I don’t actually see any of that in Cory’s post — though I can certainly see it in the linked article.

            Cory’s post is factual in nature: Apple applies content filters to outbound messages, and doesn’t always inform the sender of a bounce. This is a problem, even without the original article’s knee-jerk implications of deliberate censorship of political speech.

  17. geo says:

    Also, note that it is limited to THE WEB INTERFACE for MobileMe. Desktop apps (tested mail.app and Eudora. Presume there wouldn’t be any other mail client that has issue) are not affected.

    This furthers the notion that the dropped messages were meant to be caught on free accounts set up over the web for SPAM.

  18. quickbrownfox says:

    Clearly there is something wrong here, but the article does note that this doesn’t happen when you use your desktop mail client—only the webmail service. This makes me think it’s a bug or overzealous spam filter. The fact that it just fails silently is inexcusable, but the idea that this is some kind of intentional attempt at suppressing political discussion is kind of absurd.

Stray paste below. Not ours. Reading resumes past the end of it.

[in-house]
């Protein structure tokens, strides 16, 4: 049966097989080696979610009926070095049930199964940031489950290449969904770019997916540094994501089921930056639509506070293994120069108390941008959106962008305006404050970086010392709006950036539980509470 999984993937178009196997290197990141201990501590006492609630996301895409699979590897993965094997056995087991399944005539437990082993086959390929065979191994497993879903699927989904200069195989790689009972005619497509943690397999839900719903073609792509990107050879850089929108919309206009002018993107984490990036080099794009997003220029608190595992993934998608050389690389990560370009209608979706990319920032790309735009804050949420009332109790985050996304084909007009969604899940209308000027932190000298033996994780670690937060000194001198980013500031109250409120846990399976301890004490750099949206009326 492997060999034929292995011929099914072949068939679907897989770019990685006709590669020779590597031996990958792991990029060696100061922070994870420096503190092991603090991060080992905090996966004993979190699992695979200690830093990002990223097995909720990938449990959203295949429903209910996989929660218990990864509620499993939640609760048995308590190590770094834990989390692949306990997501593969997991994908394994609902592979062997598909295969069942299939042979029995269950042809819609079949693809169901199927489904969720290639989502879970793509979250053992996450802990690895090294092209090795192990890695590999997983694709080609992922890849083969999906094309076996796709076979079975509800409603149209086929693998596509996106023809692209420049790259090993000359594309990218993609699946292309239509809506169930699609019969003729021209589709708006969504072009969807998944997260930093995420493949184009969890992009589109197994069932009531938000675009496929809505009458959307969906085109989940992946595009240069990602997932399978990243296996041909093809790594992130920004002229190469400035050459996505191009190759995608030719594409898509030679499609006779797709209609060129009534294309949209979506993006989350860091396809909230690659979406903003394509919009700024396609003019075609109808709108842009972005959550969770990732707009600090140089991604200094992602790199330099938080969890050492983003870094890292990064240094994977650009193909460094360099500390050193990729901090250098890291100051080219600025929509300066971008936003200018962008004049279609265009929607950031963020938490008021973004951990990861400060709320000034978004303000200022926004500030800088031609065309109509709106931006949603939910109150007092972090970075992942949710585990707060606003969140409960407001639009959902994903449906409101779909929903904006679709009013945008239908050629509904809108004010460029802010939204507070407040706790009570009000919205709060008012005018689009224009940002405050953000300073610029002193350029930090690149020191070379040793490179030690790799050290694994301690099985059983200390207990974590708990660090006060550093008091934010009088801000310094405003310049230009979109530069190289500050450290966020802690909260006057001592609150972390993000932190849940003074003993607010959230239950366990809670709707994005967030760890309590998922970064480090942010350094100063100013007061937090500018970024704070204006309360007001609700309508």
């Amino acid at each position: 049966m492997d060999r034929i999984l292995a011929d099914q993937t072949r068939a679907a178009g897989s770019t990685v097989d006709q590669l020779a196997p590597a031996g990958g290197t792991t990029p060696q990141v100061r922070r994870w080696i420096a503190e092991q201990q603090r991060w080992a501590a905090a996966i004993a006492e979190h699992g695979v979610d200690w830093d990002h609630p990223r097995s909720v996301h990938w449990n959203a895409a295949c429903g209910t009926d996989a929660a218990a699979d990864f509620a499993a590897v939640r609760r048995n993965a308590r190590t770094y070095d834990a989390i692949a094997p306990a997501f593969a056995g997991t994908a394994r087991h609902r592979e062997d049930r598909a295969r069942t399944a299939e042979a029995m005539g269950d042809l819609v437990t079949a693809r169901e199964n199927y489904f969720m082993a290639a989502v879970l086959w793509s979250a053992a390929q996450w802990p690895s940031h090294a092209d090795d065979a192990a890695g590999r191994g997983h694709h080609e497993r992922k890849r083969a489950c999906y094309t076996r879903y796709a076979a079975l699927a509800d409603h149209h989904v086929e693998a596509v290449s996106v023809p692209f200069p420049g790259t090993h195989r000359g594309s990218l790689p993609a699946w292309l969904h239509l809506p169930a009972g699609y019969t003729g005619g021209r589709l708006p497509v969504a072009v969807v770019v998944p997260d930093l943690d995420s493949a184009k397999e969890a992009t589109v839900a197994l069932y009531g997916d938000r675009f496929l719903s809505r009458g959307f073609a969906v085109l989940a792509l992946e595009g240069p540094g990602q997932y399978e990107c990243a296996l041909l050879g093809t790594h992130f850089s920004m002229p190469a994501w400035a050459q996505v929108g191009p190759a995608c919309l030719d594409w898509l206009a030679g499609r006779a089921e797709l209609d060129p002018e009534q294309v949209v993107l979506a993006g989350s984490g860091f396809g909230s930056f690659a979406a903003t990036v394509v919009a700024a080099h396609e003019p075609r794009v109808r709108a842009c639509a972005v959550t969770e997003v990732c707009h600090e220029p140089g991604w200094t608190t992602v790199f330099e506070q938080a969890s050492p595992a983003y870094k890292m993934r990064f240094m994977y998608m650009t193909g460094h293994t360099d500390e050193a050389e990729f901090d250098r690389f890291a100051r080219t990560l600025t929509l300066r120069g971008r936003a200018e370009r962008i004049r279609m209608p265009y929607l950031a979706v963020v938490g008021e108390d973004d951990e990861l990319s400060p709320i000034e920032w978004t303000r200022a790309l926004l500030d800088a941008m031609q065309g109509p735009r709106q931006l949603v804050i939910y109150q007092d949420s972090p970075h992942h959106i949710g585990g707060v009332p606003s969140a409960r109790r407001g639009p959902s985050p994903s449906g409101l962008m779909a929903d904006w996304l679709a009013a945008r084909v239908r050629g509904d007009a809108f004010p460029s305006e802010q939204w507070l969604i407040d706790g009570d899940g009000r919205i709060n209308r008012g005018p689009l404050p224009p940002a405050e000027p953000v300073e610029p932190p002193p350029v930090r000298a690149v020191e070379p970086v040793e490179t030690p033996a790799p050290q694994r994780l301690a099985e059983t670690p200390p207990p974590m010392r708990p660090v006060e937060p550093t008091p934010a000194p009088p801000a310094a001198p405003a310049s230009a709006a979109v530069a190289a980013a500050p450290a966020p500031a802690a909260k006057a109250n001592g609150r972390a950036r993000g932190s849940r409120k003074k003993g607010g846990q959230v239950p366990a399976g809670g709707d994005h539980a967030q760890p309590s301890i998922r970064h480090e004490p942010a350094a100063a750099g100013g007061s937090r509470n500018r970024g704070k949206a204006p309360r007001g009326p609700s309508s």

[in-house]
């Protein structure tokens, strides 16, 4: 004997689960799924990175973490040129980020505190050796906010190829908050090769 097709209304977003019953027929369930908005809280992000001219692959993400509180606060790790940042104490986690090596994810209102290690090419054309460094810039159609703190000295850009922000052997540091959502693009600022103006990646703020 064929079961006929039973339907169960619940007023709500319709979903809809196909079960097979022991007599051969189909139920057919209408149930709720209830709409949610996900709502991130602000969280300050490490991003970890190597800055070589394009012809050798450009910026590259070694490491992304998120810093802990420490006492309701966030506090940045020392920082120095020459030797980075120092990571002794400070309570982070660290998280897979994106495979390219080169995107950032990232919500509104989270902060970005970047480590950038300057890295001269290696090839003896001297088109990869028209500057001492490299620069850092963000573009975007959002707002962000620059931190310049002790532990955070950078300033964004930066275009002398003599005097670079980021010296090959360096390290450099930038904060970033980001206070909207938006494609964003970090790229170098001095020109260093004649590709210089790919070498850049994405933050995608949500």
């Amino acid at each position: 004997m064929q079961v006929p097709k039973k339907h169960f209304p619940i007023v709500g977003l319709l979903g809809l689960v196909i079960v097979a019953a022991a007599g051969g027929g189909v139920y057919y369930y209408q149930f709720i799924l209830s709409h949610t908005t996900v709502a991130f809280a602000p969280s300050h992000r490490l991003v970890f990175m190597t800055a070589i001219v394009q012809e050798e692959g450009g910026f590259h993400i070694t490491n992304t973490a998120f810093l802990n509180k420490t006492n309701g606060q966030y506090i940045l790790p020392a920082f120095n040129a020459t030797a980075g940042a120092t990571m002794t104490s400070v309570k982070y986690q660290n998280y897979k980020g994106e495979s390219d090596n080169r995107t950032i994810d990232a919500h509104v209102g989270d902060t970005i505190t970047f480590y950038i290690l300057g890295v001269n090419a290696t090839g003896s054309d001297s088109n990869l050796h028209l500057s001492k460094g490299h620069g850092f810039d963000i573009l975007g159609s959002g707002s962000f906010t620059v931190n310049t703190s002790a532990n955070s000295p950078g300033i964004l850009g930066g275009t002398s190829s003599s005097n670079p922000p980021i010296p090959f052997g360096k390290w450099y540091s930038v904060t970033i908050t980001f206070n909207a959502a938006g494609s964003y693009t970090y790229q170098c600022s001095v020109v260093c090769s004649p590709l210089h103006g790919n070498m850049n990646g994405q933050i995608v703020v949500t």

19. ArnoDick says:

    Mobile Me sucks pretty hard, but this doesn’t sound like brutal censorship, just overzealous spam filter.

    Speaking of cognitive dissonance:
    “The comments on Brownlee’s post are a study in cognitive dissonance from Apple fans, with responses ranging from… “It didn’t happen when I tried it, so it’s not true,” …”

    If someone sends an email with similar text and it isn’t deleted, then it doesn’t seem true that Apple is deleting emails based on particular content. Saying that people are experiencing cognitive dissonance because they tested the very thing that was claimed and didn’t experience the same results is a funny definition of cognitive dissonance.

    On the other hand, claiming that people are experiencing cognitive dissonance because they tested something that was claimed about a company you don’t like does seem like a little bit of the old cognitive dissonance.

  20. Anonymous says:

    DLP systems are notorious for false positives, but most have some kind of quarantine report that is sent to users.

    I agree with Cowicide; I doubt that Apple has any nefarious purposes here, it’s more than likely just a system misconfiguration.

  21. Will says:

    I noticed this discussion the other week when it was brought up on the MacInTouch forums, but was unable to replicate the problem when using Apple’s own Mail app and my @mac address.